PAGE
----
The Polonsky Academy Building is the newly added building of the Van Leer Institute campus in Jerusalem. The Institute fosters innovative interdisciplinary research, developing ways of facing new questions of global concern and addressing the place of Israel in a rapidly transforming Middle East. It seeks for better understanding of the region and its peoples, strengthening ties between Jews and Arabs, based on recognition and empathy.
Project Name: Polonsky Academy
Studio Name: Chyutin Architects
The Academy Building services the needs of its postdoctoral fellows as well as of others in the Van Leer scholarly community. On its upper two floors, it holds the fellows’ individual offices, as well as various seminar rooms where they can participate in communal sessions of intellectual exchange. On the two bottom floors, which are dug into the cliff, facilities for general campus use are located.
The Academy Building provides contemporary interpretation on the architectural characteristics of the campus’s older buildings, respecting their dignified, subtle, horizontal appearance and their relation to green areas within the campus and the built environment surrounding it. Similar to the existing buildings, the new building opens transparent facades incorporating concrete elements and recycled wooden screen towards the inner campus garden, while overlooking the urban surrounding with monolithic stone facades with scarce openings. The existing buildings are structured around a system of internal courtyards, which are characteristic of the regional architecture in general, and Jerusalem architecture in particular. The academy building transports the courtyards motif into its very structure, bringing variety of daylight, ventilation and nature into its interior spaces. The courtyards are framed by stone trellises (“Mashrabia” in Arabic) facing Jerusalem cityscape and wooden louvres facing the central green square of the campus.
The Polonsky Academy for Advanced Study in the Humanities and Social Sciences, is the leading international postdoctoral program in Israel. Its building serves as an academic home for outstanding scholars from around the world, and foster interaction between them and the scholarly community. Their individual offices are located on the two upper floors alongside the upper lobby used for academic and social activities. The researchers’ rooms are grouped in six clusters, between them courtyards are situated, acting as an informal outdoor meeting spaces. These courtyards allow outside views of Jerusalem through the prefab concrete units cladded with Hebron limestone of the “mashrabia”. Opposite to the researchers’ rooms, the seminars with their courtyards are located, floating over the central green square of the campus. The seminar’ courtyards allow a measure of openness to the campus landscape from within the building, allowing both to penetrate each other.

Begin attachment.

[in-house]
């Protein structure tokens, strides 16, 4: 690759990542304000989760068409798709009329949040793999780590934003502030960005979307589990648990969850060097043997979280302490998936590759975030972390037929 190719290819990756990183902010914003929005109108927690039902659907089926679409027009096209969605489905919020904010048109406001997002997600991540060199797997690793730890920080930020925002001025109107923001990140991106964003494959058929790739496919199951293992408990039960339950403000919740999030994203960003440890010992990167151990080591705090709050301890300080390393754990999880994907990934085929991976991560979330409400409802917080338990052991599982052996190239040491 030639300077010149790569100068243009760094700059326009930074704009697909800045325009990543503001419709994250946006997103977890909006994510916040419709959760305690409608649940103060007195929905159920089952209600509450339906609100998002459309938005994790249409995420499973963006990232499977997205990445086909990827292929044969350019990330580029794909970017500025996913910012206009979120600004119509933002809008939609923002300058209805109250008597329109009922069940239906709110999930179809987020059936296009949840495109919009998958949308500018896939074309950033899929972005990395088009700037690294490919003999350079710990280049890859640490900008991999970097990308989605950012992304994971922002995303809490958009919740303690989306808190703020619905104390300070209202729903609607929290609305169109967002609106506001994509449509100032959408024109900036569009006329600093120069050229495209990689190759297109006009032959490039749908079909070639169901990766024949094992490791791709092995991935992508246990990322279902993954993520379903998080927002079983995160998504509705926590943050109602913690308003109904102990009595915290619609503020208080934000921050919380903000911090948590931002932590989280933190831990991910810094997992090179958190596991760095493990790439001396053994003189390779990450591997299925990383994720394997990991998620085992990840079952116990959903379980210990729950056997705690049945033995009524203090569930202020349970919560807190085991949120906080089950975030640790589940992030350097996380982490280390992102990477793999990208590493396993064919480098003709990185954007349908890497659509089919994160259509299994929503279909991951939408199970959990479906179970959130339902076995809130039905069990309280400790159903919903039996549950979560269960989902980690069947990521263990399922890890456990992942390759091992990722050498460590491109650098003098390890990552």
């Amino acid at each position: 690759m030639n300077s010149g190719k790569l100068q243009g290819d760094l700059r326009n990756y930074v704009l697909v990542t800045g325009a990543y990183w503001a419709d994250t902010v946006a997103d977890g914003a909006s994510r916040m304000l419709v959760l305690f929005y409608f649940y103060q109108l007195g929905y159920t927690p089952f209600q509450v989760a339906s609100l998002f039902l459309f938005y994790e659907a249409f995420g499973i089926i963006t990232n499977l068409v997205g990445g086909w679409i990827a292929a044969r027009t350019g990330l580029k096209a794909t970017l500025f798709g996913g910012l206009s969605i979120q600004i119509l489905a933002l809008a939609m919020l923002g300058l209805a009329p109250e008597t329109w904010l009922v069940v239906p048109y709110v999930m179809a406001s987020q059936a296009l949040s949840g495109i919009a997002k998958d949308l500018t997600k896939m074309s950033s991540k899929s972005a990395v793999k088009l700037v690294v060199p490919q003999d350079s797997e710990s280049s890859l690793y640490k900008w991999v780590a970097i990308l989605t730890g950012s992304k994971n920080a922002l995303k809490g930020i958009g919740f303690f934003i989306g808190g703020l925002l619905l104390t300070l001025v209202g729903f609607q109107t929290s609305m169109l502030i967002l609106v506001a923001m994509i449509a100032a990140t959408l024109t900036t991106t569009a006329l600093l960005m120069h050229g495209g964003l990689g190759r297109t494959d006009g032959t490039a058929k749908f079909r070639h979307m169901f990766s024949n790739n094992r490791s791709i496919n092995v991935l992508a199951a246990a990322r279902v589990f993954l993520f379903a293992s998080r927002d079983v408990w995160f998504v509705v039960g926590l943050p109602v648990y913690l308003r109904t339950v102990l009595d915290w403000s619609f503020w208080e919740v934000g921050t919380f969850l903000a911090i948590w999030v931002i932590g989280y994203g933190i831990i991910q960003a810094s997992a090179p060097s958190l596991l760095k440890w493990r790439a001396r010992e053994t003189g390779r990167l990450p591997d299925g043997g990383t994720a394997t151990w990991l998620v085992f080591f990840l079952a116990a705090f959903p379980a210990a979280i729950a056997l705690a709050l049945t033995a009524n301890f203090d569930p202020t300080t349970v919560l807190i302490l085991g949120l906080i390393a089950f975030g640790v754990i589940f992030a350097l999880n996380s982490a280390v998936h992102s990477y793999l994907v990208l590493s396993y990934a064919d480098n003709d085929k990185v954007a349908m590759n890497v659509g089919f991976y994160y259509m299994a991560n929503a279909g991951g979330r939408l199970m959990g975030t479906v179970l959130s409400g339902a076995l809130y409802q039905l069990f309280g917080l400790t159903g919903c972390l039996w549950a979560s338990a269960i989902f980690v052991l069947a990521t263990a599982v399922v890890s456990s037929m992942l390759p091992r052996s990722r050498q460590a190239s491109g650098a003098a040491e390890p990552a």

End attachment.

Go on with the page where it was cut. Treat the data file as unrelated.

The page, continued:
The beautiful Jerusalem daylight reaches the semi underground two bottom floors spaces, through the upper lobby’s roof and the building’s internal courtyards. These floors host facilities such as the institute central library and cafeteria, a lecture hall, a multipurpose hall, an exhibition space, a fitness club and administration offices. While entering the lower floors from the central green square of the campus, visitors are exposed to the library’s reading room, indicating its importance in the academic life of the campus, The central cafeteria is located near the lower entrance to the building, having its outdoor space facing the main green square and serving as a focal area of the social life of the campus.